British Gas breaks into property over unpaid bill: but there's no gas

Stephanie MacDonald-Walker

Stephanie MacDonald-Walker returned home from work to discover that a British Gas engineer had broken into her house. He had tried to fit a gas pre-payment meter, but discovered that there was no gas supply to the flat, so left a number and asked her to call. Shockingly, this was something she had called to tell the company about a month earlier.

So what happened, and does an energy company really have the right to break in?
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The Leicester Mercury reported that MacDonald-Walker, a boutique owner from Stoneygate in Leicester, had moved into the property four months earlier. In August British Gas sent her a bill of £367 addressed to a former occupant.

She told the newspaper that she had called the company to explain that it wasn't her bill, because there was no gas supply at the property. The employee told her it must have been a mistake.

The Daily Mail says that this was the last she heard, before returning home to discover a card which told her that a British Gas engineer had broken in while she was out in order to fit a pre-payment meter, but had failed because there was no gas supply.

The company has apologised, and said that the fault lay with the fact that they had the wrong meter reading. They told the Mail that they were investigating what happened as a matter of urgency.

But can an energy company really break in?

It seems bizarre, but unlike anyone else you owe money to, they can. A 1954 law allows them to apply to a magistrate for a warrant to enter the property to disconnect the gas, inspect a meter, remove it, re-install it or replace it. They can also change or repair supply lines or pipes. In this instance, British Gas had a warrant, so had the right to break in.

It's worth noting that if you try to stop someone with a warrant breaking in, you are committing an offence, and can be fined up to £1,000 - which seems a remarkable outcome for trying to stop someone breaking into your home.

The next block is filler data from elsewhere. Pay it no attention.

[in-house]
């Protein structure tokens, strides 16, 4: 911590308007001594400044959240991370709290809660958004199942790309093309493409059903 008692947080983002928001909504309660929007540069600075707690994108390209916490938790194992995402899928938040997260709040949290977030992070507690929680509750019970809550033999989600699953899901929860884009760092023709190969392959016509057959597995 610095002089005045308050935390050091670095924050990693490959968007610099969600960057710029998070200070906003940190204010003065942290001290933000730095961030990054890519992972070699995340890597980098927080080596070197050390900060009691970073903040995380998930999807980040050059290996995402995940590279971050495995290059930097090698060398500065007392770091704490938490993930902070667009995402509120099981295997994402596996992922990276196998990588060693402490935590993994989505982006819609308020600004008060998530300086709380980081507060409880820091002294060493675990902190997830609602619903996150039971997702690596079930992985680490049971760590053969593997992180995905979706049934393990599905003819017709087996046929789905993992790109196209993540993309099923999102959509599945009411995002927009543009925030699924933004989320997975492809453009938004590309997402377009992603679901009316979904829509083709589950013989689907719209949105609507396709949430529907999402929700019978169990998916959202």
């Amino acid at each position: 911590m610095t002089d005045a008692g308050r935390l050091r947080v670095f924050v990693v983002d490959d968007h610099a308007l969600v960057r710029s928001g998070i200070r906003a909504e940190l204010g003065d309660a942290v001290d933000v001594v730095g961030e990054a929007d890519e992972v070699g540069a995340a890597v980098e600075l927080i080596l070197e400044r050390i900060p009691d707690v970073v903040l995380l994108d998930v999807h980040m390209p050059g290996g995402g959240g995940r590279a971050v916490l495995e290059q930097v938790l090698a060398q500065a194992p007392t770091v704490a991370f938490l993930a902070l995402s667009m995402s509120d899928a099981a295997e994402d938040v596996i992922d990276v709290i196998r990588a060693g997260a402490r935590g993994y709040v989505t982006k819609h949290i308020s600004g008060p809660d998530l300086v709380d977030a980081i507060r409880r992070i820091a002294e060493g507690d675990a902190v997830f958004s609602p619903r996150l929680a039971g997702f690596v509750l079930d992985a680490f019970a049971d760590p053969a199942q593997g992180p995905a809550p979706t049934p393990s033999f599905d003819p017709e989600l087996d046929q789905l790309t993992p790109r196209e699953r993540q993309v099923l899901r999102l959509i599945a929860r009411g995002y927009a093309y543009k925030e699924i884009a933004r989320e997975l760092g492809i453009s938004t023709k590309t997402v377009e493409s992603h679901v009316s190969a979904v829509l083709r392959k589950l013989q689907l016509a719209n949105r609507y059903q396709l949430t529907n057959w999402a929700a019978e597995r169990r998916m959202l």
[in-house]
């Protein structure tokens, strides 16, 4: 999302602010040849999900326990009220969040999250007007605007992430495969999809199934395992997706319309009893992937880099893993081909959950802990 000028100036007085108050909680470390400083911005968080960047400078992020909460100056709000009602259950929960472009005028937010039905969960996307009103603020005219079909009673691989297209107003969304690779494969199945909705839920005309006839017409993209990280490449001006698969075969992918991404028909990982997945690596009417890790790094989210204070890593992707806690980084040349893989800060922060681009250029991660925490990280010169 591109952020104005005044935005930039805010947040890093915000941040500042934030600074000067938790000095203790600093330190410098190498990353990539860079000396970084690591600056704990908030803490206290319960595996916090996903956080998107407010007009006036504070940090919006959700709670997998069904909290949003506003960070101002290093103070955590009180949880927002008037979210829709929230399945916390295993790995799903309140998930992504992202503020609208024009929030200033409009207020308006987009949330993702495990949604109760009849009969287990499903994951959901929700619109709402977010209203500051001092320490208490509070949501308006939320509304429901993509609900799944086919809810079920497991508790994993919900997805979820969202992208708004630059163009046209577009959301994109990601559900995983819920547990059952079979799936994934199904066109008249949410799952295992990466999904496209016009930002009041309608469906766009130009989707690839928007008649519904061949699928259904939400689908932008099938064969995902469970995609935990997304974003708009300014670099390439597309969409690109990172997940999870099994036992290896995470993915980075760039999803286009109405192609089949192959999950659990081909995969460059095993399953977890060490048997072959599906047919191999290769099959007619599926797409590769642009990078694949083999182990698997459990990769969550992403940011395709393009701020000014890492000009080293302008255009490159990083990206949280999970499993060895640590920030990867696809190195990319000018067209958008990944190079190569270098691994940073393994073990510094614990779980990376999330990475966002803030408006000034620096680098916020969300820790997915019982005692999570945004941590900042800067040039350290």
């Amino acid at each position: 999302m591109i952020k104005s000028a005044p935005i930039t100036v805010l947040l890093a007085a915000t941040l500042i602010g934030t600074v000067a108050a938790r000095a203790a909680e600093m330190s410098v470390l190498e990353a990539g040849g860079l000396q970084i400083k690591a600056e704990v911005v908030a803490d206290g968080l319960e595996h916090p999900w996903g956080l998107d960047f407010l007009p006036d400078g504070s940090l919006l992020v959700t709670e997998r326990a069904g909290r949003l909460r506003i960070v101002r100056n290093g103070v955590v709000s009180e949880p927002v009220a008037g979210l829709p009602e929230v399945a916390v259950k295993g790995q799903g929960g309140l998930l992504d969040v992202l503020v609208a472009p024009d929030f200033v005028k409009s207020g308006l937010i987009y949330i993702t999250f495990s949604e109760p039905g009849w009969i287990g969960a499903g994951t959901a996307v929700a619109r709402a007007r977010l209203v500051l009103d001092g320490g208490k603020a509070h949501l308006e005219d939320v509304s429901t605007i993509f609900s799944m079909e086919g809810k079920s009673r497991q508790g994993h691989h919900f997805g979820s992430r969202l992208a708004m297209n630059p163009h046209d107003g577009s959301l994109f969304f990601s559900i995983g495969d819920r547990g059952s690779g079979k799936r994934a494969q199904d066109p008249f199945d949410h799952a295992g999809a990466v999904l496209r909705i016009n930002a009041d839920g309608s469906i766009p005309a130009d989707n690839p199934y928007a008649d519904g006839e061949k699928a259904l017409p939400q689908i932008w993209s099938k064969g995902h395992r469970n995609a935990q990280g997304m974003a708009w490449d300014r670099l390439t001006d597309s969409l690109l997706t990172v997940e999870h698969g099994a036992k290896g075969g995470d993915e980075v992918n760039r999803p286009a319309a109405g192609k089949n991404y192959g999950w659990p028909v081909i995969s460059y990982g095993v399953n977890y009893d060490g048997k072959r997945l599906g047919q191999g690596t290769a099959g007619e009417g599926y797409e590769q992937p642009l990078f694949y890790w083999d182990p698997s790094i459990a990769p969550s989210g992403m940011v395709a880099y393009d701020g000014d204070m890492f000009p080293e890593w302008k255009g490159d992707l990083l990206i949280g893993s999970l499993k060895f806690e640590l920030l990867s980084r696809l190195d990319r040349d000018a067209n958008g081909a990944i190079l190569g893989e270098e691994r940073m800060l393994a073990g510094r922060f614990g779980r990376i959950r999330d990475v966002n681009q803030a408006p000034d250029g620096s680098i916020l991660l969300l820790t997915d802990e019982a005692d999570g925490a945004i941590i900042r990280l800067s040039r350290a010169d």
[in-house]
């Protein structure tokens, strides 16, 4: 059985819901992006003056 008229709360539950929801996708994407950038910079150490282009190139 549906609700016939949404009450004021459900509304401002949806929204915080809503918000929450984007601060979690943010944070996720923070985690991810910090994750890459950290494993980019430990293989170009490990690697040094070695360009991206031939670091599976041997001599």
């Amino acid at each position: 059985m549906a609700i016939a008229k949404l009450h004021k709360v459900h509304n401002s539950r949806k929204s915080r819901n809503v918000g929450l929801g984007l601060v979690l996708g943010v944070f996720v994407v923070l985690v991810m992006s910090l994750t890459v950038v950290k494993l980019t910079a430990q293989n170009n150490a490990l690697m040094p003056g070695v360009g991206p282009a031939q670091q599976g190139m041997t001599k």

However, before they are given the warrant they have to prove that you have been given 24-hours notice, that you have already refused them entry, or that there's no-one living at the property. Clearly these things went awry in this instance.

The fact that there was an error in the first place isn't hugely surprising or alarming: mistakes do happen. However, the catalogue of mistakes in evidence here is very alarming. Most worrying is the fact that the internal processes failed to pass on the fact that MacDonald-Walker had confirmed there was no gas supply to the property. It means that informing the company of something material is not always enough to protect yourself. They then failed to contact her regarding the warrant, or to attempt to arrange access to the property - which she would have been able to do without any of the distress and upset.

She pointed out to the Mail that: "Their behaviour has been disgraceful. They did not listen to me at all. If they had done, none of this would have happened."

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British Gas breaks into property over unpaid bill: but there's no gas

The law states that any goods you buy from a UK retailer should be of satisfactory quality, as described, fit for purpose and last a reasonable amount of time.

This applies even if you buy items in a sale or with a discount voucher. You may have to insist on these rights being respected, though.

Useful phrases to use when you want to show you mean business include, "according to the Sale of Goods Act 1979" and, if it's a service, "according to the Supply of Goods and Services Act 1982".

Some shops will allow you to exchange goods without a receipt, but they can refuse to should they wish.